The Social Comparison Theory proposes that people are constantly evaluating themselves and do so by comparing themselves to others (Festinger, 1954). This could happen in a circumstance with bunches and individuals seen in media such as celebrities. The comparison of one’s self to others will, as a rule, result in one of two things; being either superior or more awful. Downward comparison happens when individuals compare themselves to somebody else and discover the other individual to be missing. Upward comparison, yet, is when individuals compare themselves to somebody else and discover themselves to be missing. “The process of social comparison may provide the mechanism by which exposure to media images induces negative effects. When women compare themselves to thin media figures while evaluating their own attractiveness and cannot match what is physically portrayed; body dissatisfaction can occur” (Tantleff-Dunn & Gokee, 2002). Women are not able to see how unlikely and unrealistic these measures are, she will probably work to get what is viewed as perfect by society. “In the recent years, online social networking has grown rapidly in popularity. Social networking sites, such as Facebook, Twitter, and many others, have become important among youths and also adults” (Boomen & Marianne wan den, 2009). Because of this regular exposure to social networking sites and streaming of the media, women are commonly presented with unrealistic ideals that they tend to take on to. Women’s exposure to media pictures is what they make every effort to look like as having the skinniest and fittest body. This vast exposure to media pressures women to be thin and therefore creates body dissatisfaction among women. “Dissatisfaction arises when heavy viewers begin to see this thin-ideal not only as realistic but also physically attainable” (Holstrom, 2004). Social media platforms are not realistic they tend to give access to users to represent the best you and post pictures that not the most realistic and sometimes don’t represent the real you. In addition to that, the internet is full of application that allows the user to place as many filters as they wish while completely changing the original picture.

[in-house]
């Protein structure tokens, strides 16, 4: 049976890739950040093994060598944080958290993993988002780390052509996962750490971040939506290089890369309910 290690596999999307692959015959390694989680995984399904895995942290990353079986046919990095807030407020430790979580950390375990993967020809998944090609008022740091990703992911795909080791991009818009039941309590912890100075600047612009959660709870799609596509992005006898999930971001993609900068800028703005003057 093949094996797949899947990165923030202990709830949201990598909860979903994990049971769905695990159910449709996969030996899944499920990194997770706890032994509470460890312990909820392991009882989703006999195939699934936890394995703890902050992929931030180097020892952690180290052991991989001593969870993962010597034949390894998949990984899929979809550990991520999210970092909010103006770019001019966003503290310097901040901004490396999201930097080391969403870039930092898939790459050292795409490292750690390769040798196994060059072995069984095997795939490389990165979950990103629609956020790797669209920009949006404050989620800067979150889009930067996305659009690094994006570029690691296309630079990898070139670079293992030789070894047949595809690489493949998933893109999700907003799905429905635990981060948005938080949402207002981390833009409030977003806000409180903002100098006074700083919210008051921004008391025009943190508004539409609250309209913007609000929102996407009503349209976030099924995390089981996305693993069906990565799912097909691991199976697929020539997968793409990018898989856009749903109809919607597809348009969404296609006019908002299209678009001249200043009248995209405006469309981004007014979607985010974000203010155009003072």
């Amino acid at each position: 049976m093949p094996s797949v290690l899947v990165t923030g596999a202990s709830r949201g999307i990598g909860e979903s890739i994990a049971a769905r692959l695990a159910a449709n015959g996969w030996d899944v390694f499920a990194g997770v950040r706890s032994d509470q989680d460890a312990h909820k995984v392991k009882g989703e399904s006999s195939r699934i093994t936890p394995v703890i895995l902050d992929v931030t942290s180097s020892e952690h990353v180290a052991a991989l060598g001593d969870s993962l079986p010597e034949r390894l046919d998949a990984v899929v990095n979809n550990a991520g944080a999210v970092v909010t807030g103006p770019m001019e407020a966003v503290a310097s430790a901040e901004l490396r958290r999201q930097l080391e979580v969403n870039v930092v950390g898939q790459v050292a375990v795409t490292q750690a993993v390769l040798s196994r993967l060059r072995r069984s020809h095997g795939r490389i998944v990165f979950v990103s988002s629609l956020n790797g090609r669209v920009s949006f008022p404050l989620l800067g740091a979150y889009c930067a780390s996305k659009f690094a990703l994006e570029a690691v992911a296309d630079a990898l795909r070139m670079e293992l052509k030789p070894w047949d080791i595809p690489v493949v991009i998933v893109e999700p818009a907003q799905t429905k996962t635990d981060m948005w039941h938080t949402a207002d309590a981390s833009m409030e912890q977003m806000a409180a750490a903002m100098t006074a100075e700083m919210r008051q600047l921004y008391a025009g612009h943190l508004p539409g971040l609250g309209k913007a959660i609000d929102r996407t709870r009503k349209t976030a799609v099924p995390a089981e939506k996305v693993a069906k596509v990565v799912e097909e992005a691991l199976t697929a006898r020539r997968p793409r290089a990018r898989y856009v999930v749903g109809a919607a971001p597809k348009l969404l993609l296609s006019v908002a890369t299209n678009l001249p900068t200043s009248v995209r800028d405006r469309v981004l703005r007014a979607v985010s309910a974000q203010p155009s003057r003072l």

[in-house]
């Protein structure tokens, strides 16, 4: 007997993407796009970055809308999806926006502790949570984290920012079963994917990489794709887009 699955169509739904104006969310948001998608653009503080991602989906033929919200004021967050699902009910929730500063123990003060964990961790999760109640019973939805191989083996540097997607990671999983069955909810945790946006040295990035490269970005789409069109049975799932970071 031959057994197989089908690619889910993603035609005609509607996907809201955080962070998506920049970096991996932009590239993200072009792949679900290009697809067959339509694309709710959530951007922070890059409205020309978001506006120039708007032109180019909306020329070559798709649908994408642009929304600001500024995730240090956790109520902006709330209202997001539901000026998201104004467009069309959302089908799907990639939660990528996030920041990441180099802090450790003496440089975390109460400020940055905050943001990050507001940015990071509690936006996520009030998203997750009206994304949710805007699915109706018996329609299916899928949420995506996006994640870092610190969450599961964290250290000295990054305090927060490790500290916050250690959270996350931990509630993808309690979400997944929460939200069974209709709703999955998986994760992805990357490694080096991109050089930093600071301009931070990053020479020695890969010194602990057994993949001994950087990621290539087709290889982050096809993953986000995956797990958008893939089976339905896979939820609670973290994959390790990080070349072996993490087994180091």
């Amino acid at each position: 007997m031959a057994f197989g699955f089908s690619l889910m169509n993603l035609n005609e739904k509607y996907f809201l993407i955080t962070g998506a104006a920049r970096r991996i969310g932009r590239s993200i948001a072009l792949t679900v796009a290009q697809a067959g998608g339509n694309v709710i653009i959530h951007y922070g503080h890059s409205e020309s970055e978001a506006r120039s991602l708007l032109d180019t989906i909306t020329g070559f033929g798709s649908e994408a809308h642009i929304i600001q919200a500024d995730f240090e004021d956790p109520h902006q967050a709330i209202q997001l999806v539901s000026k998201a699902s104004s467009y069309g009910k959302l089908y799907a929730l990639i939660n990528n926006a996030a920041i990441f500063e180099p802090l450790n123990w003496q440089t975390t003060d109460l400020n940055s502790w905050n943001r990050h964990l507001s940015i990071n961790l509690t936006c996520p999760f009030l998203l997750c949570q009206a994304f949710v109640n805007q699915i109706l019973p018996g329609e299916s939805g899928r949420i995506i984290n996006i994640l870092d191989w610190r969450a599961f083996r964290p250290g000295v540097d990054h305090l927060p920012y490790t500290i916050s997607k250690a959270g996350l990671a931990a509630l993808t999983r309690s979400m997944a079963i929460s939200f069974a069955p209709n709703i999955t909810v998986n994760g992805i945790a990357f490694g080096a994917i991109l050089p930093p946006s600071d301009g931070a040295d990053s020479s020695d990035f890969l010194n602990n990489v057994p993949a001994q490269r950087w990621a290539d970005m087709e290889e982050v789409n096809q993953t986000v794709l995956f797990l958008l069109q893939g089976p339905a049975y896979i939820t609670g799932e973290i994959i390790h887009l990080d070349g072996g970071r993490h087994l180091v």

Through the centuries women’s body continues to be unrealistic. Photoshop is widely used among women as technology continues to grow around the world and this has caused society’s idea of beauty to change. Most of the female actresses and models represented through social media are airbrushed and look extremely fake; they when models and actresses are represented through social media they are airbrushed and thinned out to look beautiful, but they end up looking fake. “Body dissatisfaction has been connected to media consumption in that media are often identified as sources women turn to for information about their physical appearance, and thin model and actresses are ostensibly the standards in current media” (Van Vonderen & Kinnally, 2012). Women tend to skim through social media daily following many female actresses or models even if they are not a huge fan of them, only to check out their body appearance.
Through my research, it is apparent that media has a negative and even harmful effect on women. How the media portrays images of girls as being skinny, ideal and fit causes women to feel a sense of dissatisfaction with their bodies. In our society today, we should strive to show that media platforms aren’t realistic at all and that most of the pictures we view on social media pass through different editing fazes until we choose the perfect one to post. People need to keep in mind and understand that not all images they view on social media platforms are realistic and that people should be true to oneself and present themselves as they are without having to be the “perfect you”.